The amazing story of two 40-something women on the path to matrimonial bliss

It just keeps getting better...

Sunday, May 1, 2011

Holding Hands

I am a chronic hand-holder. I confess. In fact, it was one of the early negotiating topics for Teri and I when I told her that I was obviously and militantly out (to co-opt a word used by the "other side") and wondered how comfortable she would be holding hands in public?

For most het couples, holding hands is a given, something taken for granted or barely thought of as one reaches for the other's hand while walking down the street, through the mall, or stretching out to touch fingers across a restaurant table.  Even for those het couples who are not all about the public displays of affection, holding hands is an easy, assumed affectionate connection.

For gay and lesbian couples, holding hands in public takes a bit more thought.  I would argue that it is still an act of bravery and courage.  As much as it may feel as natural and inevitable as it does for any loving couple, it isn't that simple for us.  In some nation-states, it is considered a crime, an invitation for life in prison or even execution.  Here in the U.S., a hand-holding same-sex couple may be overlooked, but they might also draw stares, comments or even questions. For us, it is anything BUT a given.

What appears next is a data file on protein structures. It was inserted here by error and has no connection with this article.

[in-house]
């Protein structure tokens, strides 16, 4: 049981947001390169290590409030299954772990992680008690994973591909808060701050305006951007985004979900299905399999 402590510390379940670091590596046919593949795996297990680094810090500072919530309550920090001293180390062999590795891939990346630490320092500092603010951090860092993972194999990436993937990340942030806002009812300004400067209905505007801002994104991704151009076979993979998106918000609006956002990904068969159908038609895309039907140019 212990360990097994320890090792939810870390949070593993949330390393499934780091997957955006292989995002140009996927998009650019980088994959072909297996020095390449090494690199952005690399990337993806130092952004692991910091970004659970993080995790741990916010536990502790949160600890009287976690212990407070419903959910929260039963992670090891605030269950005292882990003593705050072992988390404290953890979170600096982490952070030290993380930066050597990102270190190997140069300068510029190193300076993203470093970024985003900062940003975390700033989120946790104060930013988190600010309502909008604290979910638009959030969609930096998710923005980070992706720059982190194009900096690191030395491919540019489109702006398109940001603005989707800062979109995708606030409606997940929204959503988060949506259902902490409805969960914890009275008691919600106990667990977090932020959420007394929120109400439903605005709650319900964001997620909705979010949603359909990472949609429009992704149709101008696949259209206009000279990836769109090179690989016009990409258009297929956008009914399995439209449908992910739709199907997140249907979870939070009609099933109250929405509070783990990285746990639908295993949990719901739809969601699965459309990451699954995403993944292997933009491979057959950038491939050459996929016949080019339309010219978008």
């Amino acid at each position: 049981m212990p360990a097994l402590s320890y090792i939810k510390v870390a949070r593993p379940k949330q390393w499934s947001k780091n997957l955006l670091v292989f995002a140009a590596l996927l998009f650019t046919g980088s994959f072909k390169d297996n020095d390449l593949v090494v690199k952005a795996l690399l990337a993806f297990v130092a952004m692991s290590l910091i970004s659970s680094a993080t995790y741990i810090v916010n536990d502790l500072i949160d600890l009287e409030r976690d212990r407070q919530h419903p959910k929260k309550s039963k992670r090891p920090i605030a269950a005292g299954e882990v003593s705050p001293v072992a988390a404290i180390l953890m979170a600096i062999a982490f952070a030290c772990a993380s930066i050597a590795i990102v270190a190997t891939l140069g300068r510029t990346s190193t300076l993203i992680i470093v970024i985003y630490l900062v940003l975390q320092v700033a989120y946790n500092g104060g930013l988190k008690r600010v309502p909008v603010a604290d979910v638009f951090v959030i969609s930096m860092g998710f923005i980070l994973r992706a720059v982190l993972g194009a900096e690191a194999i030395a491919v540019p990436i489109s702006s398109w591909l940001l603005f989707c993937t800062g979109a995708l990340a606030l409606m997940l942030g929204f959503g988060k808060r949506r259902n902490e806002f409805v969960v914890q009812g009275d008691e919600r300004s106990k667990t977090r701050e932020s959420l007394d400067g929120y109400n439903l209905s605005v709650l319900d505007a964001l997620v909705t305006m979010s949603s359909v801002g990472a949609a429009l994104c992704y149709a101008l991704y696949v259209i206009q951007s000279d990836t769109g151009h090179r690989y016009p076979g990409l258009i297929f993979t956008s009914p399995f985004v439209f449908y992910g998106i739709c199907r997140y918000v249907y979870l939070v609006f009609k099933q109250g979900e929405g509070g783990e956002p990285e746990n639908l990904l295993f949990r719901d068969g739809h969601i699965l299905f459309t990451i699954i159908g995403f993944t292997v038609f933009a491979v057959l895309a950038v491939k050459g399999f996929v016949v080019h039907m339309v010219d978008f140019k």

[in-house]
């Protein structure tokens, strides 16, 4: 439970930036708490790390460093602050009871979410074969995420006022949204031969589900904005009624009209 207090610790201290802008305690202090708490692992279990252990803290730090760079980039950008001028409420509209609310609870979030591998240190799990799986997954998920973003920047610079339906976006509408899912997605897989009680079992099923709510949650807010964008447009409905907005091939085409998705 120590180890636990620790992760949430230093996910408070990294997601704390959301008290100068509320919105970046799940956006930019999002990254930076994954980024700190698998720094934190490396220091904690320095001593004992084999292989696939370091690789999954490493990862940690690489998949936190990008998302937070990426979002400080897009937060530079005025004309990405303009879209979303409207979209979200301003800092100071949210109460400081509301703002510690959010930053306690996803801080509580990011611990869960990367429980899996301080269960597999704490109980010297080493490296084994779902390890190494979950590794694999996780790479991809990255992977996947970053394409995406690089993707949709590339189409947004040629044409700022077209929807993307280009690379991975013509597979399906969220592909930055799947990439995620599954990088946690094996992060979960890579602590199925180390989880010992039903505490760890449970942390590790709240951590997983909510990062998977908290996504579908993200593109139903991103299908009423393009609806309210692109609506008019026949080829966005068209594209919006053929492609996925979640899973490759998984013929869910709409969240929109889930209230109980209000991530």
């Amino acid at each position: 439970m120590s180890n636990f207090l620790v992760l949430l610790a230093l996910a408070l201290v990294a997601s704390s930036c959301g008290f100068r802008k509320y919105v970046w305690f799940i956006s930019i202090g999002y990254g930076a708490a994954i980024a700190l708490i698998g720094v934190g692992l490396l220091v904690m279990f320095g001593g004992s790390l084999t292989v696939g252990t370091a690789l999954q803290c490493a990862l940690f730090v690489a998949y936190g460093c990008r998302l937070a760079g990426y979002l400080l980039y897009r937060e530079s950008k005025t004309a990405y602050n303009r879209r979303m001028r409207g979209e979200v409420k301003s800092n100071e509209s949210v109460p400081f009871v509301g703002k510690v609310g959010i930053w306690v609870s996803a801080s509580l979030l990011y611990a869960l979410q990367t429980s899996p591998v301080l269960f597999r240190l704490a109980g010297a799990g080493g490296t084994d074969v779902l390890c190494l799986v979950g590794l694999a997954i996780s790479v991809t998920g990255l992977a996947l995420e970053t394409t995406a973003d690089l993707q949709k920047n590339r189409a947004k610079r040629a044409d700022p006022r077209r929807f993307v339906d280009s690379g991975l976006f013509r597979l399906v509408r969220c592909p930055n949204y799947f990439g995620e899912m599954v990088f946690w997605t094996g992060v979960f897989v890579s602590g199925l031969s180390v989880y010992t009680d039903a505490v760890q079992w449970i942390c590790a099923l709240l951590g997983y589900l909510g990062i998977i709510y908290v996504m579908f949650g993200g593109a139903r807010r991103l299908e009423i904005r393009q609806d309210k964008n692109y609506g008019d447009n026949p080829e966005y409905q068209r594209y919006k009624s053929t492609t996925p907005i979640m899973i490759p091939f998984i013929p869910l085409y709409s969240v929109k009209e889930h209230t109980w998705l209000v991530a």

That said, Teri and I hold hands.  According to her, she has not always felt comfortable enough to do this and in the early days and years after coming out, she was not okay with this simple gesture.  I am more ballsy and I tend to reach for her hand or take her arm regardless of where we are. Yes, sometimes, it invites people to assume we are sisters (see my earlier April blog post) but mostly I don't care what other people assume.  Their lack of being able to conceptualize two forty-plus year old women holding hands seems a challenge on their part, not ours.  Besides, this is the woman I love, this is the heart of my family and our affection is a gift.  Period.

We are not the first couple for whom simple affectionate gestures like holding hands, a close-lipped kiss or walking arm in arm were considered potentially incendiary or revolutionary. It is, however, another simple way that some partake of a privilege while others are excluded.  Most people never even give het hand-holding a second thought.  Forget the big elephants like marriage equality or discrimination protection (okay, don't really forget about them but for the sake of this blog, I'm taking on a seemingly smaller chunk)--how about drama-free hand-holding for any and all loving couples?

1 comment:

  1. My highschool GF would not let me hold her hand in public. And at school I wasn't even allowed to talk to her. It was pretty painful for me to hide our relationship like that.